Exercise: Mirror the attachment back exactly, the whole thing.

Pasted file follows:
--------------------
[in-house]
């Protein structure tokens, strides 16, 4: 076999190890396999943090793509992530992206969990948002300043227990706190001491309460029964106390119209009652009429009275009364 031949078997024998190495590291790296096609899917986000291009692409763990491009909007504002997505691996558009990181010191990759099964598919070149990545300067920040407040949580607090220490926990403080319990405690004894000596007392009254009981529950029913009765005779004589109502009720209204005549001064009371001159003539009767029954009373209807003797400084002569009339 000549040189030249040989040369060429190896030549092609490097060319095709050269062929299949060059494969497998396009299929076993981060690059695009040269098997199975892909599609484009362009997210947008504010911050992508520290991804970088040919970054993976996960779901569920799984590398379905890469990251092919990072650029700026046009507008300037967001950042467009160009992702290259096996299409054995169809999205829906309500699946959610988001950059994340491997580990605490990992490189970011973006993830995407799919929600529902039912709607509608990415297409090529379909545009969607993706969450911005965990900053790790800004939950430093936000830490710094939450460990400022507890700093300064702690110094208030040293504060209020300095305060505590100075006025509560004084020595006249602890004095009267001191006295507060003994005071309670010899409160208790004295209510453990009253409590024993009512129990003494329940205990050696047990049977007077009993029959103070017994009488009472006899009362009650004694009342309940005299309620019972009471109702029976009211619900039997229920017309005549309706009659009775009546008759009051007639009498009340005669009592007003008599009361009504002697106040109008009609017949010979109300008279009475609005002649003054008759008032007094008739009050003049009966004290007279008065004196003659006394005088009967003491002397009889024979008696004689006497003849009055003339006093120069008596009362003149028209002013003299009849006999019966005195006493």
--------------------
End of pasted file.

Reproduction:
[in-house]
């Protein structure tokens, strides 16, 4: 076999190890396999943090793509992530992206969990948002300043227990706190001491309460029964106390119209009652009429009275009364 031949078997024998190495590291790296096609899917986000291009692409763990491009909007504002997505691996558009990181010191990759099964598919070149990545300067920040407040949580607090220490926990403080319990405690004894000596007392009254009981529950029913009765005779004589109502009720209204005549001064009371001159003539009767029954009373209807003797400084002569009339 000549040189030249040989040369060429190896030549092609490097060319095709050269062929299949060059494969497998396009299929076993981060690059695009040269098997199975892909599609484009362009997210947008504010911050992508520290991804970088040919970054993976996960779901569920799984590398379905890469990251092919990072650029700026046009507008300037967001950042467009160009992702290259096996299409054995169809999205829906309500699946959610988001950059994340491997580990605490990992490189970011973006993830995407799919929600529902039912709607509608990415297409090529379909545009969607993706969450911005965990900053790790800004939950430093936000830490710094939450460990400022507890700093300064702690110094208030040293504060209020300095305060505590100075006025509560004084020595006249602890004095009267001191006295507060003994005071309670010899409160208790004295209510453990009253409590024993009512129990003494329940205990050696047990049977007077009993029959103070017994009488009472006899009362009650004694009342309940005299309620019972009471109702029976009211619900039997229920017309005549309706009659009775009546008759009051007639009498009340005669009592007003008599009361009504002697106040109008009609017949010979109300008279009475609005002649003054008759008032007094008739009050003049009966004290007279008065004196003659006394005088009967003491002397009889024979008696004689006497003849009055003339006093120069008596009362003149028209002013003299009849006999019966005195006493």